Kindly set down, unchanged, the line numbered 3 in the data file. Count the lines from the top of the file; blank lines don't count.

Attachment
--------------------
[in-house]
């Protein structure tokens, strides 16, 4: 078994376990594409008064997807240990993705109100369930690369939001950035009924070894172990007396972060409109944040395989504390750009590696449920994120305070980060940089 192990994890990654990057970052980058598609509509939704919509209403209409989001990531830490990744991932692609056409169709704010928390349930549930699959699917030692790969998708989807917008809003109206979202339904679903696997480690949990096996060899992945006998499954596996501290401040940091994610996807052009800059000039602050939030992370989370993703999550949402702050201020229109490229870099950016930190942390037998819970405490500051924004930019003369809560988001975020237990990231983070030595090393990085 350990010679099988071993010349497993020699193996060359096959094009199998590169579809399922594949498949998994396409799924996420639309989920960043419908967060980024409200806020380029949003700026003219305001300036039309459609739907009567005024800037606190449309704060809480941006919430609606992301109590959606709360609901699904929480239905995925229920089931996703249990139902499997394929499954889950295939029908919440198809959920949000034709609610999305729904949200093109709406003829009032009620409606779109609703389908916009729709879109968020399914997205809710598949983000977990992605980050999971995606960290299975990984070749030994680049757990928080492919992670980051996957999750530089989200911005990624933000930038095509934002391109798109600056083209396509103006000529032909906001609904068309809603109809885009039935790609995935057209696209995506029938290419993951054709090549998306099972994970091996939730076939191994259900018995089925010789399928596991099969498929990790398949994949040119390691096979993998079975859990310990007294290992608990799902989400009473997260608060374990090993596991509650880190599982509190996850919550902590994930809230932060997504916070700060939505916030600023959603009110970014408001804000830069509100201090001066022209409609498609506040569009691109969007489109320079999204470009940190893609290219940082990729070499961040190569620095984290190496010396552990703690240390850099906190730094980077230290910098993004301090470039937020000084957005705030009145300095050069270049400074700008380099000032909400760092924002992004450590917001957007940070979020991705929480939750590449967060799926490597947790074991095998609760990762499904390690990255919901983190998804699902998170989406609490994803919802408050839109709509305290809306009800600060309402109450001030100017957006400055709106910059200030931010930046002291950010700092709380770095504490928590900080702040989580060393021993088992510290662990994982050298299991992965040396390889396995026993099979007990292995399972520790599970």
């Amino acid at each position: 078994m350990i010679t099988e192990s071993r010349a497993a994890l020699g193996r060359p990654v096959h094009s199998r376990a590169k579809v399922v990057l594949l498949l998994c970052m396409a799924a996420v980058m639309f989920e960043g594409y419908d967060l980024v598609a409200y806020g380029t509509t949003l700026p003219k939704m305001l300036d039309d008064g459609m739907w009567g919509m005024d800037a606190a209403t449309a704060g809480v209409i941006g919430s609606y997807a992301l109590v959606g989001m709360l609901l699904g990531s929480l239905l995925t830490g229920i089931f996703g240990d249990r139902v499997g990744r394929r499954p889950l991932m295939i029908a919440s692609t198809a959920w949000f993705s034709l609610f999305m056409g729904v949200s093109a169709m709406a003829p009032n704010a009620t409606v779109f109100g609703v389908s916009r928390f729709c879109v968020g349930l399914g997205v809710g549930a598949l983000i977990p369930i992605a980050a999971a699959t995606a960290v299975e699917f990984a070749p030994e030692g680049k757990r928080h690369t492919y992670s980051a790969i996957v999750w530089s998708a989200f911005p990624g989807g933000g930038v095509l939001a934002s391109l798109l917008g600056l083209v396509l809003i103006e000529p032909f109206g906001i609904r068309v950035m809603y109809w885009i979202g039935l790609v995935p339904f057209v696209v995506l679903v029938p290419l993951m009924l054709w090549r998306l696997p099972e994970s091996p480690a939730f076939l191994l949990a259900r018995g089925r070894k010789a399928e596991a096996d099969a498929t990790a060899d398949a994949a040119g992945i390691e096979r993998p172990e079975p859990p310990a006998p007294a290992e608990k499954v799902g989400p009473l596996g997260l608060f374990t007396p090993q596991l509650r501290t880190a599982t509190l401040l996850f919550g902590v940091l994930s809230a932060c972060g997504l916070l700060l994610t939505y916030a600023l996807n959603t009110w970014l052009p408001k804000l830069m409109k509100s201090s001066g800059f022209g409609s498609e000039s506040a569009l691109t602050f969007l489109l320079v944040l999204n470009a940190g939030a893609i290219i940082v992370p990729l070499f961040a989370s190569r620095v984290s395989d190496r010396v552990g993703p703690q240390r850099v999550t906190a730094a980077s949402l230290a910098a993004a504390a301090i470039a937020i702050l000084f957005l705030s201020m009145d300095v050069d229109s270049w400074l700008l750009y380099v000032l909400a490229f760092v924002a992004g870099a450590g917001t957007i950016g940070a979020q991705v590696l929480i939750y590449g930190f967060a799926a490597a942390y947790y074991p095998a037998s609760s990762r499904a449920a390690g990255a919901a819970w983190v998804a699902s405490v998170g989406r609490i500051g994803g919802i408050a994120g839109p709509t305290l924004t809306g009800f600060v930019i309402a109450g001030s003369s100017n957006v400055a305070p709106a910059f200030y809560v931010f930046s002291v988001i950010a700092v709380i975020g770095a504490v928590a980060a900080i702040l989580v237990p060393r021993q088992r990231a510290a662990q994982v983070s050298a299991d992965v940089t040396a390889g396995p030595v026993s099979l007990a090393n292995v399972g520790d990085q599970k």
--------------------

């Amino acid at each position: 078994m350990i010679t099988e192990s071993r010349a497993a994890l020699g193996r060359p990654v096959h094009s199998r376990a590169k579809v399922v990057l594949l498949l998994c970052m396409a799924a996420v980058m639309f989920e960043g594409y419908d967060l980024v598609a409200y806020g380029t509509t949003l700026p003219k939704m305001l300036d039309d008064g459609m739907w009567g919509m005024d800037a606190a209403t449309a704060g809480v209409i941006g919430s609606y997807a992301l109590v959606g989001m709360l609901l699904g990531s929480l239905l995925t830490g229920i089931f996703g240990d249990r139902v499997g990744r394929r499954p889950l991932m295939i029908a919440s692609t198809a959920w949000f993705s034709l609610f999305m056409g729904v949200s093109a169709m709406a003829p009032n704010a009620t409606v779109f109100g609703v389908s916009r928390f729709c879109v968020g349930l399914g997205v809710g549930a598949l983000i977990p369930i992605a980050a999971a699959t995606a960290v299975e699917f990984a070749p030994e030692g680049k757990r928080h690369t492919y992670s980051a790969i996957v999750w530089s998708a989200f911005p990624g989807g933000g930038v095509l939001a934002s391109l798109l917008g600056l083209v396509l809003i103006e000529p032909f109206g906001i609904r068309v950035m809603y109809w885009i979202g039935l790609v995935p339904f057209v696209v995506l679903v029938p290419l993951m009924l054709w090549r998306l696997p099972e994970s091996p480690a939730f076939l191994l949990a259900r018995g089925r070894k010789a399928e596991a096996d099969a498929t990790a060899d398949a994949a040119g992945i390691e096979r993998p172990e079975p859990p310990a006998p007294a290992e608990k499954v799902g989400p009473l596996g997260l608060f374990t007396p090993q596991l509650r501290t880190a599982t509190l401040l996850f919550g902590v940091l994930s809230a932060c972060g997504l916070l700060l994610t939505y916030a600023l996807n959603t009110w970014l052009p408001k804000l830069m409109k509100s201090s001066g800059f022209g409609s498609e000039s506040a569009l691109t602050f969007l489109l320079v944040l999204n470009a940190g939030a893609i290219i940082v992370p990729l070499f961040a989370s190569r620095v984290s395989d190496r010396v552990g993703p703690q240390r850099v999550t906190a730094a980077s949402l230290a910098a993004a504390a301090i470039a937020i702050l000084f957005l705030s201020m009145d300095v050069d229109s270049w400074l700008l750009y380099v000032l909400a490229f760092v924002a992004g870099a450590g917001t957007i950016g940070a979020q991705v590696l929480i939750y590449g930190f967060a799926a490597a942390y947790y074991p095998a037998s609760s990762r499904a449920a390690g990255a919901a819970w983190v998804a699902s405490v998170g989406r609490i500051g994803g919802i408050a994120g839109p709509t305290l924004t809306g009800f600060v930019i309402a109450g001030s003369s100017n957006v400055a305070p709106a910059f200030y809560v931010f930046s002291v988001i950010a700092v709380i975020g770095a504490v928590a980060a900080i702040l989580v237990p060393r021993q088992r990231a510290a662990q994982v983070s050298a299991d992965v940089t040396a390889g396995p030595v026993s099979l007990a090393n292995v399972g520790d990085q599970k």